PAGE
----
Home About us Editorial board Search Ahead of print Current issue Archives Submit article Instructions Subscribe Contact us Login 
  • Users Online:331
  • Home
  • Print this page
  • Email this page
REVIEW ARTICLE
Year : 2022  |  Volume : 10  |  Issue : 2  |  Page : 262-265

Role of mirror therapy in management of stroke – Current and future perspectives


1 Department of Medical Surgical Nursing, Vinayaka Missions Annapoorana College of Nursing, Vinayaka Mission's Research Foundation - Deemed to be University, Salem, Tamil Nadu, India
2 Department of Obstetrics and Gynaecological Nursing, Vinayaka Missions Annapoorana College of Nursing, Vinayaka Mission's Research Foundation - Deemed to be University, Salem, Tamil Nadu, India

Correspondence Address:
Ms. Deepa Ramaswamy
Department of Medical Surgical Nursing, Nursing Research Scholar, Vinayaka Missions Annapoorana College of Nursing, Vinayaka Mission's Research Foundation - Deemed to be University, Salem, Tamil Nadu
India
Login to access the Email id

Source of Support: None, Conflict of Interest: None


DOI: 10.4103/amhs.amhs_182_22

Rights and Permissions

Mirror therapy (MT) is a sort of therapy that makes use of vision for managing pain in persons with amputated limbs or weakness in stroke patients. Mirror treatment works by deceiving the brain by making it appear as though the missing limb or weaker limb is moving while the patient looks at the actual, functional limb in a mirror. By doing this, the brain conceals the fact that the amputated limb itself does not provide any signals of movement. Although very encouraging, MT has notable drawbacks that researchers are desiring and working hard to resolve so that it could be applied in treating more composite movements or pain of several types. Stroke has been the third biggest cause worldwide for the years of life lost (YLL); the age-standardized YLL grew by 12.9% (10.6–15.2) between 1990 and 2007 and by 12.1% (9.9–14.1) between 2007 and 2017. MT is a kind of rehabilitation method where the movement of an unaffected limb creates the illusion that the affected limb is also moving, for which a mirror is positioned amidst the legs or arms.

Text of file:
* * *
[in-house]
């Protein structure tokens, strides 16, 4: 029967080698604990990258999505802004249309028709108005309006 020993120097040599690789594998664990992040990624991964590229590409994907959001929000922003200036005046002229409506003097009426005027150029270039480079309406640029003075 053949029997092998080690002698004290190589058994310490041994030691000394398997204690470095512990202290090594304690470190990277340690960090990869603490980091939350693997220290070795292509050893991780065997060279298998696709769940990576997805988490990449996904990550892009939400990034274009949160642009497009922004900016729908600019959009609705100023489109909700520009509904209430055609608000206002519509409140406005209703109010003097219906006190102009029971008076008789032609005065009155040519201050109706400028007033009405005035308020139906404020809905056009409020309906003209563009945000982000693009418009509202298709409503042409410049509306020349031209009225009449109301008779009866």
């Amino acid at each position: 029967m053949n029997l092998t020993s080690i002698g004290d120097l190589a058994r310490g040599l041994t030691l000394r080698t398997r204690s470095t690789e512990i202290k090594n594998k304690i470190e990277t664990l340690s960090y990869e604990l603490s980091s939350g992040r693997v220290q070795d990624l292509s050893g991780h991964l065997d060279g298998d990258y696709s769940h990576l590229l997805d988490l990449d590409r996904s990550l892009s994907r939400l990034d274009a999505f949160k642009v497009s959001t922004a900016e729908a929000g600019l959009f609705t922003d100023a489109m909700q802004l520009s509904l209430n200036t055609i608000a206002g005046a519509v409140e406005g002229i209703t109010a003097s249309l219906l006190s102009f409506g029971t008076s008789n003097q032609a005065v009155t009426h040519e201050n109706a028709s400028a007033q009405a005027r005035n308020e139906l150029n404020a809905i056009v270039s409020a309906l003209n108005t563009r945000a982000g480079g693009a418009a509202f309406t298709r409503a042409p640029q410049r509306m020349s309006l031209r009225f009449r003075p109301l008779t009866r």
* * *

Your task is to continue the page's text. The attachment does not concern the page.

[FULL TEXT] [PDF]*
Print this article     Email this article
 Next article
 Previous article
 Table of Contents

 Similar in PUBMED
   Search Pubmed for
   Search in Google Scholar for
 Related articles
 Citation Manager
 Access Statistics
 Reader Comments
 Email Alert *
 Add to My List *
 * Requires registration (Free)
 

 Article Access Statistics
    Viewed224    
    Printed10    
    Emailed0    
    PDF Downloaded32    
    Comments [Add]    

Recommend this journal